Review of “Mountains and Desire”

As a reader who loves mountaineering books, but could never do such a thing, this book was a fantastic look at the reasons why so many people take the risk to make dangerous climbs such as Everest, K2 and the “Free Solo” climb.  Here is my review of “Mountains and Desire”

REVIEW:  Ever since George Mallory gave his famous quote “Because it’s there” when asked why he would climb Mt. Everest, that answer, or very close variations of this answer, has been part of every climber’s reason to take the chance and attempt to scale not only Everest, but so many other dangerous mountains and cliffs.  This book by Margret Grebowicz not only explores why this drives so many people but also explores the future of the sport as social, environmental and economic changes have affected attitudes toward mountaineering.  

When Grebowicz started the book by making connections to the culture of climbing to various movies, it felt like this would be a scholarly research book with a lot of theories with facts to back them up, but that would not be a fair categorization.  While yes, it has this quality throughout the book, there are so many different ways Grebowicz expresses the ways in which climate change and capitalism have changed many of these expeditions.  This is especially true for Everest – for example, the complaints of the debris left behind on the commercial climbs that are very popular, but it also is true for other climbs and mountains.  Two examples are her excellent chapter on K2, considered to be far more dangerous a climb than Everest and Alex Honnold’s “Free Solo” climb – both a narrative and a discussion on the movie.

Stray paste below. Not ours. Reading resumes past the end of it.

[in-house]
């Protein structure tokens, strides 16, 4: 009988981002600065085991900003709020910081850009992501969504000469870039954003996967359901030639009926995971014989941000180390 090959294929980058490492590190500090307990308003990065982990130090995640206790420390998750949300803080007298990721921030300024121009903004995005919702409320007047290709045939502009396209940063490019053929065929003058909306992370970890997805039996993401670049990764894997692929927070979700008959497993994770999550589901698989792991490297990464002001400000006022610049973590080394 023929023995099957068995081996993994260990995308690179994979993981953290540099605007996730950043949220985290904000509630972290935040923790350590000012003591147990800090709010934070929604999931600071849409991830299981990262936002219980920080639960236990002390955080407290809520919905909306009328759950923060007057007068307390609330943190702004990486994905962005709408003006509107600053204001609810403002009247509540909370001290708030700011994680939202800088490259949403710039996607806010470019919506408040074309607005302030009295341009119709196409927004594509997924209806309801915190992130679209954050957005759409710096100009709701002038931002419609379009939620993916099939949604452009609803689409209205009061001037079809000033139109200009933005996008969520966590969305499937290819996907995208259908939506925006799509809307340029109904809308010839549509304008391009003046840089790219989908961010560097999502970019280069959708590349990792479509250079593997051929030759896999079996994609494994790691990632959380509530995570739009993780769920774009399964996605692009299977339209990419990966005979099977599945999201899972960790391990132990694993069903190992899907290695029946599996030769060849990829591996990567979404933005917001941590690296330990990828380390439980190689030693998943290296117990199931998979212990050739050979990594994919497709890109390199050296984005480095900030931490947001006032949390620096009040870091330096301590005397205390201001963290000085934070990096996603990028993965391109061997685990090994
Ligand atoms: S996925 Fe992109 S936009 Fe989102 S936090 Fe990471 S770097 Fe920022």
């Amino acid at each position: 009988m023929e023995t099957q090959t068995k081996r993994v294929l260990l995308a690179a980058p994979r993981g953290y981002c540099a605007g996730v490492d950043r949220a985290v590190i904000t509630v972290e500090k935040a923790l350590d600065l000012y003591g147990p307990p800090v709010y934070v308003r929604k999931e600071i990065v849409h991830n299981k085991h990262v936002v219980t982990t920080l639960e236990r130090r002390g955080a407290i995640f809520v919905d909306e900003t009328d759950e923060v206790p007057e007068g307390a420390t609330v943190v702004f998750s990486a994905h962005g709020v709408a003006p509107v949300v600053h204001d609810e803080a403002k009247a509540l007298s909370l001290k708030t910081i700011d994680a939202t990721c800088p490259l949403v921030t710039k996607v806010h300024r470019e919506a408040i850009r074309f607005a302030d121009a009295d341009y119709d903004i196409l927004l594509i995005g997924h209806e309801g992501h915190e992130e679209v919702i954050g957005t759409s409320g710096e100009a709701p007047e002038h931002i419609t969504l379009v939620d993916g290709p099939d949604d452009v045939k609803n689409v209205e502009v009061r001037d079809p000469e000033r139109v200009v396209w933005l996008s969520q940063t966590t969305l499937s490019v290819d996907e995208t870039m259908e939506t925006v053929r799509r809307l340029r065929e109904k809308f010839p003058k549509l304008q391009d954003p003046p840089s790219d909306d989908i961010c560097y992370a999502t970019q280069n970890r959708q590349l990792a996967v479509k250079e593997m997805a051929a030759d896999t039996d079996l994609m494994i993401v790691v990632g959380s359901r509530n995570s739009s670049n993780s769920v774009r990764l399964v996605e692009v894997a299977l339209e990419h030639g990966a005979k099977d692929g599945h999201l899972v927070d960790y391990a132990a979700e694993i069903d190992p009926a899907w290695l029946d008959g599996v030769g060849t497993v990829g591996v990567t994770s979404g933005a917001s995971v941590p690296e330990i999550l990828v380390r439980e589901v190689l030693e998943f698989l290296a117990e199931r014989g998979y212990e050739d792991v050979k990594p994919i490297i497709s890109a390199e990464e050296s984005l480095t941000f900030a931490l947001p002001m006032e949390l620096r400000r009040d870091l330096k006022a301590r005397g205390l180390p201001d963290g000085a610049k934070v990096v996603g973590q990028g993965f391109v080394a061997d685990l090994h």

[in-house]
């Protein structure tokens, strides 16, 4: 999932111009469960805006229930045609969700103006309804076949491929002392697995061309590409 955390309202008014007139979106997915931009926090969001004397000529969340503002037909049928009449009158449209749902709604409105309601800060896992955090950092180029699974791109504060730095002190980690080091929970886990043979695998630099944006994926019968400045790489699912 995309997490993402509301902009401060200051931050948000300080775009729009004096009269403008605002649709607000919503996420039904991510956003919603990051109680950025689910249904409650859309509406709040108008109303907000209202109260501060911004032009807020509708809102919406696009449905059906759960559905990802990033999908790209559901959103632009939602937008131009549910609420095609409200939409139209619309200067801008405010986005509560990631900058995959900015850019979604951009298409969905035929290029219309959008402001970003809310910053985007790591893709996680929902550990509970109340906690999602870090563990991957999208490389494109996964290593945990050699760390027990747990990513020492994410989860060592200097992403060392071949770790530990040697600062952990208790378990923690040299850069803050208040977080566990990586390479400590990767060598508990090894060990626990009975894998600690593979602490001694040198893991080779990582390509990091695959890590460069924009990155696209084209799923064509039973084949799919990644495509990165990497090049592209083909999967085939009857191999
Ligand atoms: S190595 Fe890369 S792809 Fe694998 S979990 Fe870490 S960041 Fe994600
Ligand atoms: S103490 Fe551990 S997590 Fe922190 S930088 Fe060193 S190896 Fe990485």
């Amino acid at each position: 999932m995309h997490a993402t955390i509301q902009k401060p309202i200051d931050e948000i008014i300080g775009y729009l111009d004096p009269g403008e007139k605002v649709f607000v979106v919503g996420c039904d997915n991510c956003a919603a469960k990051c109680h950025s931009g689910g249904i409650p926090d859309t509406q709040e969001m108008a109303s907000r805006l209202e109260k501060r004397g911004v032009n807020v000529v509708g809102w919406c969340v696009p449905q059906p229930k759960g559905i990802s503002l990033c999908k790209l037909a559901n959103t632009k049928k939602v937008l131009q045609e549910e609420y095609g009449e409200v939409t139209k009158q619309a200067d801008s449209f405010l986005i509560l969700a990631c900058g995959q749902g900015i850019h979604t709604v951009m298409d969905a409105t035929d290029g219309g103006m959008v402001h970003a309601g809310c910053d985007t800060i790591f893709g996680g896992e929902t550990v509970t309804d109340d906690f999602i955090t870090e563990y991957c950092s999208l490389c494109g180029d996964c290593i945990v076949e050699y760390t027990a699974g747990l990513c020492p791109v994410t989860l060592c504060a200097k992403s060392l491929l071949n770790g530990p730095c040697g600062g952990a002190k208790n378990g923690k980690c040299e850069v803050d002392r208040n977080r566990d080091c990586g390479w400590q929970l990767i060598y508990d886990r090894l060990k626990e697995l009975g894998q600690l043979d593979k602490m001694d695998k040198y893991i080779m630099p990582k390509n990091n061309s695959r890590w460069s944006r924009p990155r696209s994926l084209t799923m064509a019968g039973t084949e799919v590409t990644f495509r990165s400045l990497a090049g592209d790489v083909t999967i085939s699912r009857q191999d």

Another reason why it would not be correct to simply label this book as a scholarly type is because some of the passages are truly entertaining and thought-provoking.  One in particular that stuck with me was when she quoted Pam Sailor’s work on the philosophy of climbing.  Sailors is quoted in the book as writing about “two types of climbers, summiteers and mountaineers.”  The former is more goal-oriented and self-oriented while the latter is more process-oriented and “may show moral responsibility for the welfare of others.”  This is just one of the many passages on the thoughts and psychology behind the climbing culture.

Any reader who enjoys books on climbing or mountains will surely enjoy this excellent book that is both excellent for its writing on the history of the sport as well as its current state and what the future may hold from the perspective of the minds of those who participate. 

I wish to thank Repeater Books for providing a copy of the book via NetGalley in exchange for an honest review. 

LINK: Mountains and Desire: Climbing vs. the End of the World (Audible Audio Edition): Margret Grebowicz, Margret Grebowicz, Repeater Books: Books

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